Authors: J. Daniel Wischnevsky, Fariborz Damanpour
Addresses: Fairleigh Dickinson University, Silberman College of Business, 1000 River Road – H-DH2-06, Teaneck, NJ 07666, USA. ' Rutgers University, Department of Management and Global Business, 111 Washington Street, Newark, NJ 07102-3027, USA
Abstract: Over time, firms tend to develop relatively stable strategies and organisational arrangements. Radical departure from such patterns is infrequent, yet sometimes necessary for organisational effectiveness and survival. In this study, we examine key factors that facilitate radical strategic and structural change and the performance consequences associated with each type of change. Our analysis of a sample of bank holding companies in the USA over 20 years suggests that radical structural change occurs more frequently than radical strategic change and that radical strategic change positively influences the likelihood that radical structural change will follow, but not the reverse. Results also show that sustained low performance and top executive change facilitate the occurrence of radical strategic but not structural change and that neither type of change exhibits a significant effect on firm profitability and survival. We discuss the implications of these findings for research on organisational change.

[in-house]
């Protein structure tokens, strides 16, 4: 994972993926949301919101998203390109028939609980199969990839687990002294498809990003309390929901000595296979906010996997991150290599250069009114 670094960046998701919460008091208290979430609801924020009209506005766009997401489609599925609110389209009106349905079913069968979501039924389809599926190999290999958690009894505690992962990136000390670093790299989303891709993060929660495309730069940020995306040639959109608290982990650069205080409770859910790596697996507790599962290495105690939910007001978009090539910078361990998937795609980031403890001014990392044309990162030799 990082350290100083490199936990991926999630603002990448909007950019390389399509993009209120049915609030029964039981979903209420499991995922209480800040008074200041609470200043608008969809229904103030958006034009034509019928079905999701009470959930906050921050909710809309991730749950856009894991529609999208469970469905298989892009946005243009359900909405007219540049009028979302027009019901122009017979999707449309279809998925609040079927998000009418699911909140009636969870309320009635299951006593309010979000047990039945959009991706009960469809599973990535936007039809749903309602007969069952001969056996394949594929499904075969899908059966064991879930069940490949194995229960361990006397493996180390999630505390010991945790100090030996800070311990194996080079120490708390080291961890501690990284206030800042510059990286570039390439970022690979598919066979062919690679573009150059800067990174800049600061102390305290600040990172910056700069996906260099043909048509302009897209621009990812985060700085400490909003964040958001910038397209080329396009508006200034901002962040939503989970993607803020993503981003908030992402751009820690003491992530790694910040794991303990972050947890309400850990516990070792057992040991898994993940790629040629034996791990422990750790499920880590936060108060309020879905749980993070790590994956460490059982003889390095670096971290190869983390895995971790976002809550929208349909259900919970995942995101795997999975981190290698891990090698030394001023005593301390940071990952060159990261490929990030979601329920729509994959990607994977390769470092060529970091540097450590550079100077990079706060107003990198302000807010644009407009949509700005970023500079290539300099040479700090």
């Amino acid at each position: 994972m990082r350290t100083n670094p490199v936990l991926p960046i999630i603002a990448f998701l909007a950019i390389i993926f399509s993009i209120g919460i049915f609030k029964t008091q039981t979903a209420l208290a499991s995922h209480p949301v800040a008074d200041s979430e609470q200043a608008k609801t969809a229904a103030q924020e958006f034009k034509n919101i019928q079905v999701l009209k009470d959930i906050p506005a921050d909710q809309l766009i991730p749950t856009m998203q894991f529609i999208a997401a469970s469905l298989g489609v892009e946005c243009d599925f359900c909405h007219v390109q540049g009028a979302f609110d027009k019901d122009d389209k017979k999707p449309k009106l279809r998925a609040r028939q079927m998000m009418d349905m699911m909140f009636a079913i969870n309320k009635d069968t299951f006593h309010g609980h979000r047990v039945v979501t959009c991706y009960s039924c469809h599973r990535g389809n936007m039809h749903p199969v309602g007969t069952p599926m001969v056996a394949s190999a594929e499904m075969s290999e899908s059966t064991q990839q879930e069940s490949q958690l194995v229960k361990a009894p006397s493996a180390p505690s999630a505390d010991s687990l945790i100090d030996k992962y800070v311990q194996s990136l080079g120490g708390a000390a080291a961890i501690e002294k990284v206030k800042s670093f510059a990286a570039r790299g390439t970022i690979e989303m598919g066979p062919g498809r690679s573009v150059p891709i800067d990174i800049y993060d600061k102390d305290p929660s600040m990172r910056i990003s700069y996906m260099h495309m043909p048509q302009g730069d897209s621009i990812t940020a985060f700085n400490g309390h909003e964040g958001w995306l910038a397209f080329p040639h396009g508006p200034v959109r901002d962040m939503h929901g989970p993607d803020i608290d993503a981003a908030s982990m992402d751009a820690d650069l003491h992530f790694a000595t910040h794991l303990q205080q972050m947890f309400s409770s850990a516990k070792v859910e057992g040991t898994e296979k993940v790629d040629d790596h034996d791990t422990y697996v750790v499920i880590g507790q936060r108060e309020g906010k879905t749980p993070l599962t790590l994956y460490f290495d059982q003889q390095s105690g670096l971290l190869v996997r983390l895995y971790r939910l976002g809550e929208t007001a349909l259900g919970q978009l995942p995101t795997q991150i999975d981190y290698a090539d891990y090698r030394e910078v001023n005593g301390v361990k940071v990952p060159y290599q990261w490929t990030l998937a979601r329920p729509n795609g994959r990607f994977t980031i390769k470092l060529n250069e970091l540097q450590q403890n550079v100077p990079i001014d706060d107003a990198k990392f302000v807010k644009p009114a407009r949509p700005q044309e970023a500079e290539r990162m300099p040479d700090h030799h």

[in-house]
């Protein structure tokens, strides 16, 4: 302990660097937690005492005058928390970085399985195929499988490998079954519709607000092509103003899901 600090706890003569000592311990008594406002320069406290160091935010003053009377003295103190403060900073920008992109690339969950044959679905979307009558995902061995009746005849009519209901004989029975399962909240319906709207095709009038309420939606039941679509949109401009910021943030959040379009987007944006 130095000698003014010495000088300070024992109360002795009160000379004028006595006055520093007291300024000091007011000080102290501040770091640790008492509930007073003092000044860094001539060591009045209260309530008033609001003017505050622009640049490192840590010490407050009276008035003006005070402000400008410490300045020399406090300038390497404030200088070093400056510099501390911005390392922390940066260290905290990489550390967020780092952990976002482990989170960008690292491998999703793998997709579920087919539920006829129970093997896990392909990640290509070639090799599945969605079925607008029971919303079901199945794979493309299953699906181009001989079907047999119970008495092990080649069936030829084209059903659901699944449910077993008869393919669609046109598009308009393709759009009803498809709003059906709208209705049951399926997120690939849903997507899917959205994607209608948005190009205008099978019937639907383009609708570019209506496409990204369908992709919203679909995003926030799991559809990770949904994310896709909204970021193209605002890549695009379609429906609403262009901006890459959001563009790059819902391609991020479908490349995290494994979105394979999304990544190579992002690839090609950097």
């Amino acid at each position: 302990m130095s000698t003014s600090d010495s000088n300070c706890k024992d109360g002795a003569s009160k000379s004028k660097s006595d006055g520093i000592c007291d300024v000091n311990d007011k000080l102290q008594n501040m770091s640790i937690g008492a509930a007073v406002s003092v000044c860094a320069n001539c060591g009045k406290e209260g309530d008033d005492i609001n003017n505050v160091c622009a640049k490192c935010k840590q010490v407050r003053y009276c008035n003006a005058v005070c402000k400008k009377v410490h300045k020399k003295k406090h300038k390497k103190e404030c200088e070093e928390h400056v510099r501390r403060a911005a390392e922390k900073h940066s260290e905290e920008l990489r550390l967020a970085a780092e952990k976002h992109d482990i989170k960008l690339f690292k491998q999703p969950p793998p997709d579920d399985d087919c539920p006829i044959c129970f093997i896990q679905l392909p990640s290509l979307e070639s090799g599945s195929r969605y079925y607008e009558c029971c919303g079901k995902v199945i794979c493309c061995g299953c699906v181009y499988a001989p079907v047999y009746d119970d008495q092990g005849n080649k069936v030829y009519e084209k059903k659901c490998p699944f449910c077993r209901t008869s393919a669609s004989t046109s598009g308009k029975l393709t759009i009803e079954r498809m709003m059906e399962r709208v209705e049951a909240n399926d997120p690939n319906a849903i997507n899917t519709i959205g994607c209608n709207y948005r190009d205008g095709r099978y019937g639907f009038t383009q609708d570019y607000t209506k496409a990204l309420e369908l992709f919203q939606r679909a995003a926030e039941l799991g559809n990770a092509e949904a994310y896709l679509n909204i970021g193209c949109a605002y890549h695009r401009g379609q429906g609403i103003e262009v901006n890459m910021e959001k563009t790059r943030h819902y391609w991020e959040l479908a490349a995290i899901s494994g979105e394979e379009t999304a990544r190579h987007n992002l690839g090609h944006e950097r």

Keywords: antecedents; consequences; organisational change; radical change; strategic change; structural change; rate of change; bank holding companies; USA; United States.
International Journal of Technology Management, 2008 Vol.44 No.1/2, pp.53 - 80
Available online: 12 Oct 2008 *Full-text access for editors Access for subscribers Purchase this article Comment on this article